First, a service known as a title search describes, as well as possible, the condition and quality of the title to the land you are buying. Then, your title insurance protects you against mistakes or threats that might otherwise result in financial loss to you including those hidden, unknown items.
A title search can show a number of title defects and liens, as well as other encumbrances and restrictions. Among these are unpaid taxed, unsatisfied mortgages, judgments against the seller and restrictions limiting the use of the land.
However, there are some “hidden hazards” that even the most diligent title search may never reveal. For instance, the previous owner could have incorrectly stated his marital status, resulting in a possible claim by his legal spouse. Other “hidden hazards” include fraud and forgery, defective deeds, mental incompetence, confusion due to similar or identical names and clerical errors in the records. These defects can arise after you’ve purchased your home and can jeopardize your right to ownership.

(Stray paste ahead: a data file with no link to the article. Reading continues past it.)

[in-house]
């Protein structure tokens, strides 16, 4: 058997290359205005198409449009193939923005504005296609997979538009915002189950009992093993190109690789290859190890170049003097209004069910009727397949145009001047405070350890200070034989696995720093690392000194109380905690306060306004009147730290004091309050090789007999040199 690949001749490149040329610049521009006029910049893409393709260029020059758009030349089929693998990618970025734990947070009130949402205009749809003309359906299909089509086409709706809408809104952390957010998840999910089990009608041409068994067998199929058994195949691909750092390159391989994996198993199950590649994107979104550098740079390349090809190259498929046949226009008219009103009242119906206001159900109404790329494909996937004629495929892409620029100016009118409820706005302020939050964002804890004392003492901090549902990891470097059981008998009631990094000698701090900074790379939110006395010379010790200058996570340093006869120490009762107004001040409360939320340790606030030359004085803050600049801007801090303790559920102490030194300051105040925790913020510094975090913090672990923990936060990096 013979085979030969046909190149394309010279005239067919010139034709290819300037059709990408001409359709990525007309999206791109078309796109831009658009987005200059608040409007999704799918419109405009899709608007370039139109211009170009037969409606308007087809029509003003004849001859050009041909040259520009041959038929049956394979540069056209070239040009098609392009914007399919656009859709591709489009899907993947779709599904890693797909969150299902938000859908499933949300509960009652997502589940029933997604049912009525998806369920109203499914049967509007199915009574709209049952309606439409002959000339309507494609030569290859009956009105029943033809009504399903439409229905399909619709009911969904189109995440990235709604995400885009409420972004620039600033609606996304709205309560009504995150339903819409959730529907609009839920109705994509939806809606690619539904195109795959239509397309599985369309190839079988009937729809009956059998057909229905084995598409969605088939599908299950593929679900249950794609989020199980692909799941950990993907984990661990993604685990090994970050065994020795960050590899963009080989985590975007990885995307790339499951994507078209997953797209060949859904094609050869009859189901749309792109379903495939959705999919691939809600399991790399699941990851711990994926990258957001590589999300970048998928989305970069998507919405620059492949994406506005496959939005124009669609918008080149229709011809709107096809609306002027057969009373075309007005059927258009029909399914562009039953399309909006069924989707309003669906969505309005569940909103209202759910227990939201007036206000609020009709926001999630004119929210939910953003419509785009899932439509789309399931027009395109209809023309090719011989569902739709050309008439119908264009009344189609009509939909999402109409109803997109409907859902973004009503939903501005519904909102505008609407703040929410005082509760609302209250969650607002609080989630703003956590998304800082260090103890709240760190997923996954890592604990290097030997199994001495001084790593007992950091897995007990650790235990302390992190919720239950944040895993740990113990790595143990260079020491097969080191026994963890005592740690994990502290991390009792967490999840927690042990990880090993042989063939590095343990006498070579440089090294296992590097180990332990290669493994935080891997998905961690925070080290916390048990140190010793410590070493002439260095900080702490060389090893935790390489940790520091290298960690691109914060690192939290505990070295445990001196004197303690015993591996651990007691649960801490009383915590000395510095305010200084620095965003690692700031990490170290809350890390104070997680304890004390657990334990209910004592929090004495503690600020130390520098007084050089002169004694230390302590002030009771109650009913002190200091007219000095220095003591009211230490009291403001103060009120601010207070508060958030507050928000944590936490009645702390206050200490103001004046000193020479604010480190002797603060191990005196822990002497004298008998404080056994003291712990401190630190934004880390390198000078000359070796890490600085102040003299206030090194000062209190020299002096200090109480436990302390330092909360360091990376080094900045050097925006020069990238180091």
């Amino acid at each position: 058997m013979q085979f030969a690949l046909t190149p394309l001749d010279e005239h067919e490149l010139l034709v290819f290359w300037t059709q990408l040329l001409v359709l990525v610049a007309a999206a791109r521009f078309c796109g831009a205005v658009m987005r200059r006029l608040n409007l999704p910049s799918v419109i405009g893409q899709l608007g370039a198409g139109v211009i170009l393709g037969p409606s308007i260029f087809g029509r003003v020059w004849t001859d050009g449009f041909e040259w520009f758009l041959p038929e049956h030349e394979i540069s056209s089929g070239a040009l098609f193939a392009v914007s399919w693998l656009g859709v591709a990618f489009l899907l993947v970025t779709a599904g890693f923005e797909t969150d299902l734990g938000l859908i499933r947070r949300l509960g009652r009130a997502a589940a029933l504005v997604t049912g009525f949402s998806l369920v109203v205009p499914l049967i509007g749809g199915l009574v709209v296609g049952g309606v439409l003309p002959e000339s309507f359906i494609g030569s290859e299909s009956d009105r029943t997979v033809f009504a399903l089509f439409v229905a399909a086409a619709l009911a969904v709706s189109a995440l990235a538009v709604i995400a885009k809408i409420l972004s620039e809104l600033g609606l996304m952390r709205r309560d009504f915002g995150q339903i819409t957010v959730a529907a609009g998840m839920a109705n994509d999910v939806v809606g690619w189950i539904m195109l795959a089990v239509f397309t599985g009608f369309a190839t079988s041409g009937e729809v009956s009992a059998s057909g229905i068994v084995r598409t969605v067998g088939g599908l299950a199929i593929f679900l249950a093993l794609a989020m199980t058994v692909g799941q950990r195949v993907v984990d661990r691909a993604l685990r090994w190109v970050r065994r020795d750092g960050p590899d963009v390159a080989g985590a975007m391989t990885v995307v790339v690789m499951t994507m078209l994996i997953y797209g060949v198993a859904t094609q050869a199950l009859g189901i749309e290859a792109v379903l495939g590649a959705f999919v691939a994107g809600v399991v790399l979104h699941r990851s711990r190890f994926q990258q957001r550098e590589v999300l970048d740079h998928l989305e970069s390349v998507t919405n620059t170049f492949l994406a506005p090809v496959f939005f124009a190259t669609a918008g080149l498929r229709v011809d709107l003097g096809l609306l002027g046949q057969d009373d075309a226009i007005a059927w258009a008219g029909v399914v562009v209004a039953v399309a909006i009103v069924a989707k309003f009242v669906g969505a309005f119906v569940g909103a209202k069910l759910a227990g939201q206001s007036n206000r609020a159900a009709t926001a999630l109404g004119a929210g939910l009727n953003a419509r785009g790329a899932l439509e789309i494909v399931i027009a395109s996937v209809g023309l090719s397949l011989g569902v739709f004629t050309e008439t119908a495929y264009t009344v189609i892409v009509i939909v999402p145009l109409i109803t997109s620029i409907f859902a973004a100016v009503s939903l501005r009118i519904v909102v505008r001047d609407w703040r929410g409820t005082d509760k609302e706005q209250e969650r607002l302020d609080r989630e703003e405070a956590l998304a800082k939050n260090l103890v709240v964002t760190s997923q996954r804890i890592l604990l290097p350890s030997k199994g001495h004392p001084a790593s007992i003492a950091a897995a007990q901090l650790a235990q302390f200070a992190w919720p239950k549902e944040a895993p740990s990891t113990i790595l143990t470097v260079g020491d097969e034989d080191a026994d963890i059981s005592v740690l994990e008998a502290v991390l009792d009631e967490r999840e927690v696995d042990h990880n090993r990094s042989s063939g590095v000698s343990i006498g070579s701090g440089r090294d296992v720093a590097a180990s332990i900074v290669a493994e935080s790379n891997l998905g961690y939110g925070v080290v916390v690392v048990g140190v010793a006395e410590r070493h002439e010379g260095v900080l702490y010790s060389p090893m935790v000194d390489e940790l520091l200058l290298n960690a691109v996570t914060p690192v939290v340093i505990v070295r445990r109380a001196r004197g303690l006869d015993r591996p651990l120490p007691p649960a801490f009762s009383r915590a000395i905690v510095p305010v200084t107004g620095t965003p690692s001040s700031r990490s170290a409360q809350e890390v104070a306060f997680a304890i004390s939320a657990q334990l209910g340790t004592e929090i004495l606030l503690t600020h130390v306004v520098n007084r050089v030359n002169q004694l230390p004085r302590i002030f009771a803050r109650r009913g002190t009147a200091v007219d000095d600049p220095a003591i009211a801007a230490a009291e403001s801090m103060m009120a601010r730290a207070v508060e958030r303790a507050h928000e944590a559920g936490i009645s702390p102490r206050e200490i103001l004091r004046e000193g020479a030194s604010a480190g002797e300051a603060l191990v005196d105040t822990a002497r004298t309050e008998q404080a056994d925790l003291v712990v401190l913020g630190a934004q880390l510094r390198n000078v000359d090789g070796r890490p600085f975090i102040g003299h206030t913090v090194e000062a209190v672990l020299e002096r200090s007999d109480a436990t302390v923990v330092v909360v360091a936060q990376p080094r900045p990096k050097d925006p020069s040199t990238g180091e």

Your title insurance protection is a permanent assurance that your ownership and use will be defended promptly against claims at no cost to you, whether the claim is valid or not.
There are two basic types of title insurance protection – one for the mortgage lender and one for the homeowner or real estate investor.
If a mortgage lender is to be placed on your new home, the mortgage lender will probably require that you purchase title insurance to protect the institution’s position as a holder of a mortgage loan. But this mortgagee’s title insurance policy doesn’t protect you, the homeowner. You need an owner’s title insurance policy to protect your investment.
You pay only once. There are no renewal premiums, and there is no expiration date on the policy. Yet the protection lasts as long as you, or your heirs, retain an interest in the property.